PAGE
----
Into The Storm We Rode

My journey to become a United States Marine began on September 16th with a plane ride out of Detroit International Airport bound for Savannah International. I took an early flight (around 11 am) with two other 'recruits'. One was a guy named Okim, who was from the Ivory Coast of Africa (More on him later) and had a nearly impenetrable accent, and a quiet mouse of a man named Cruz, who ended up being in my platoon at boot. The three of us were the first 'recruits' to arrive in Savannah out of a few hundred and so we were a bit coded by the fact that once we got into the airport any chance of escape flew out the window. But then again, we weren't there to quit before we began so carried on. 

A few hours after we arrived (which felt like a good balance of the week) we were herded unceremoniously onto a non descript bus and shipped off to the famed and fabled Parris Island, South Carolina Marine Corps Recruit Depot. About half an hour or so into our ride, we were told to keep our heads down that way we couldn't memorize the route off base if we tried to escape. That's a comforting idea to know that men have tried to escape the island as if it were Alcatraz and not Parris Island. We complied and continued on our twisting and Turing trip to the processing building on base. About the time we had lost basically all sense of direction save for the simple 'up, down, left, and right' we heard a gravelly and authoritative voice say (with some words omitted) 'Get of my bus, now.' The storm had finally come and we were right in the dead center of it with no way out but forward. And that path to salvation began with yellow footprints on the asphalt.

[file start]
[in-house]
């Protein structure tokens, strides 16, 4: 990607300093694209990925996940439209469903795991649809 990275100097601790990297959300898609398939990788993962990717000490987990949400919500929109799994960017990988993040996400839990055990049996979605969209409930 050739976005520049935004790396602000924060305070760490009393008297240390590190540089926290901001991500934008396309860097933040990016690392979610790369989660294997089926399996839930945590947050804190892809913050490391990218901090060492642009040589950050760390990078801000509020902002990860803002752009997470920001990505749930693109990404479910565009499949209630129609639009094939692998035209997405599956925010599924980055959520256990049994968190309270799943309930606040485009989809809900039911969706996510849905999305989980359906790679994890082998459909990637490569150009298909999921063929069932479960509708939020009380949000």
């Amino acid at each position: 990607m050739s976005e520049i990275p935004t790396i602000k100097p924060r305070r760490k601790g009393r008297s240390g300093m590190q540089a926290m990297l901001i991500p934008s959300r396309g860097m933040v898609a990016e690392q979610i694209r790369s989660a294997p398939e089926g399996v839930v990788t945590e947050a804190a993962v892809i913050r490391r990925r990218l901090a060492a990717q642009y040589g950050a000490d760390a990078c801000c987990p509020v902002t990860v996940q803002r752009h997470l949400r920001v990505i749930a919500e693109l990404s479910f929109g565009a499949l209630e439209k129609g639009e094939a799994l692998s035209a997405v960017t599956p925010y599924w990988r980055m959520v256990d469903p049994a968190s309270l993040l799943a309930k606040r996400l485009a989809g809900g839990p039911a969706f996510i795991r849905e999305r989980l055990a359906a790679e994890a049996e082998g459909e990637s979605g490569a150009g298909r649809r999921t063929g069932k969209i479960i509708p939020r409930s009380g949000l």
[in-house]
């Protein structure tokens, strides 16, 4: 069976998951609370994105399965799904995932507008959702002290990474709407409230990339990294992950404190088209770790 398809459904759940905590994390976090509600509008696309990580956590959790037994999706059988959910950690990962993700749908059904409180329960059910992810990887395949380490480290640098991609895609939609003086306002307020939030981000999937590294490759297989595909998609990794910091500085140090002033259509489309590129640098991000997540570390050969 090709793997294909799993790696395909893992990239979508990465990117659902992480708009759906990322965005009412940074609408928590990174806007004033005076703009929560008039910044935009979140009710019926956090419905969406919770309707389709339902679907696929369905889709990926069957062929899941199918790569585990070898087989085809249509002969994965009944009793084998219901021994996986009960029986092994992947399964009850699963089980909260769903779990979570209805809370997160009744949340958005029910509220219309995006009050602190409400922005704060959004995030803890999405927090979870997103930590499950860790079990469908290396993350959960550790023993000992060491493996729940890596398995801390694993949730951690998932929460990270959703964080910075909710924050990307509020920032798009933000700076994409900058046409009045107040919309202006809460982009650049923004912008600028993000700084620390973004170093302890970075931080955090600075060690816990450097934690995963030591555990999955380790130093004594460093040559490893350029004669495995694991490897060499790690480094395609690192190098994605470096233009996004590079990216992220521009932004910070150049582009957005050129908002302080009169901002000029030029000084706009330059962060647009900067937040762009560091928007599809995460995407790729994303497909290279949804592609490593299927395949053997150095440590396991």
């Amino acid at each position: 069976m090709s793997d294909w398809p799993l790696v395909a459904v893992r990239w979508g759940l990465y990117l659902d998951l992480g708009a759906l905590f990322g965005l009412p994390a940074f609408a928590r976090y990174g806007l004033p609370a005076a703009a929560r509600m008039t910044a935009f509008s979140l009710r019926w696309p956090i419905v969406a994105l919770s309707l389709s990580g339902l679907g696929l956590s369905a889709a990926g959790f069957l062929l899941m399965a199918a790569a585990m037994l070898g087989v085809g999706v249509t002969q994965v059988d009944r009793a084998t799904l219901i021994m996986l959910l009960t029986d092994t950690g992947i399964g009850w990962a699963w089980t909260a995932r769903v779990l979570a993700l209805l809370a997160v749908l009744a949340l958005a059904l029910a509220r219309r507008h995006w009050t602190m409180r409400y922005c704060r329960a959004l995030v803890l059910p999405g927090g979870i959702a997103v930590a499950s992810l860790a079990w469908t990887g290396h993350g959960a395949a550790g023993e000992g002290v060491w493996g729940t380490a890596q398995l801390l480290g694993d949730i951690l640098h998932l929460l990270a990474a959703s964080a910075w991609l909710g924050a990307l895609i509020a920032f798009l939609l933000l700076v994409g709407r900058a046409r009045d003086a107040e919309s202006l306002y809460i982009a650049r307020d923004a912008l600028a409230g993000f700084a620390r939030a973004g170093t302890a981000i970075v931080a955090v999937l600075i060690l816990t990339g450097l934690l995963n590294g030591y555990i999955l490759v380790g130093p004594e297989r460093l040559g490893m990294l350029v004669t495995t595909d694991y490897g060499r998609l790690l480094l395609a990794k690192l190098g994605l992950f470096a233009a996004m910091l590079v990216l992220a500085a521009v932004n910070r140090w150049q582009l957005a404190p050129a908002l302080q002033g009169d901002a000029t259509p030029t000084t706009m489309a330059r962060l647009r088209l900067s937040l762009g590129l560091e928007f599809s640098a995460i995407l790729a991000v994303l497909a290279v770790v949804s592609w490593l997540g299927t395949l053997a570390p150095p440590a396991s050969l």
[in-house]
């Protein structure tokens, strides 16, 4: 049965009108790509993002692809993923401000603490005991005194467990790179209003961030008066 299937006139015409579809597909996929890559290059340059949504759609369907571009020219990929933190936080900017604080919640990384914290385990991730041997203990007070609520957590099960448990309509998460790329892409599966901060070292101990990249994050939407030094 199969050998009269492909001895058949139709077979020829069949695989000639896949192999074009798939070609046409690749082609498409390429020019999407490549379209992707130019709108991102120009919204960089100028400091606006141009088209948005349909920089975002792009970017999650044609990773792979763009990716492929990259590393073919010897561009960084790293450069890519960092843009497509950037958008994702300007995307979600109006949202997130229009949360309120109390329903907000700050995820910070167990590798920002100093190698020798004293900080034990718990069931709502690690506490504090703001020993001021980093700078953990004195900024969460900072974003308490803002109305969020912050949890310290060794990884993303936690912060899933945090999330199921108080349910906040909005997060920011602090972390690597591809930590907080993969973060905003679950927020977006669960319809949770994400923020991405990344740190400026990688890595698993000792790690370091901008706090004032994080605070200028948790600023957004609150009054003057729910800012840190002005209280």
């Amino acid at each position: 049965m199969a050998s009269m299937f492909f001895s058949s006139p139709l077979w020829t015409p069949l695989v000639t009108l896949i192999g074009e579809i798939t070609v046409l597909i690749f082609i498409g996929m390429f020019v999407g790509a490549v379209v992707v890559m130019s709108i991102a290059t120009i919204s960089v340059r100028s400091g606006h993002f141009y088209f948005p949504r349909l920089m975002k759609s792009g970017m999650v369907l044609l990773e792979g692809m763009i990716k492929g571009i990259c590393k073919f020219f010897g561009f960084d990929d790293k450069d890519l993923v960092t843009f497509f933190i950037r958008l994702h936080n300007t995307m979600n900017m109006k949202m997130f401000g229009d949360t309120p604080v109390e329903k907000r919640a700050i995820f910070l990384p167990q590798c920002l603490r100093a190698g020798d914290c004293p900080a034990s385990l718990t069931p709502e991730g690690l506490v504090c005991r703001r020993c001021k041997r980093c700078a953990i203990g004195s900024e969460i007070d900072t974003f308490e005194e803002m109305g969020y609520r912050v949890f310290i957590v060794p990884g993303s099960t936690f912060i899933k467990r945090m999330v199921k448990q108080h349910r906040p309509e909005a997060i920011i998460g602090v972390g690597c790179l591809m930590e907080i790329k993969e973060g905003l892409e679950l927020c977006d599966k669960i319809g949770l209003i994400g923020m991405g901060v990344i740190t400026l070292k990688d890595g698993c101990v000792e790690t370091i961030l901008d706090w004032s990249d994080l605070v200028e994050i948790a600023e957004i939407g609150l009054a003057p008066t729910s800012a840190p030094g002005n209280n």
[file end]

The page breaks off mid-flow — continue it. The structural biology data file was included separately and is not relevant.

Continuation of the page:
The End

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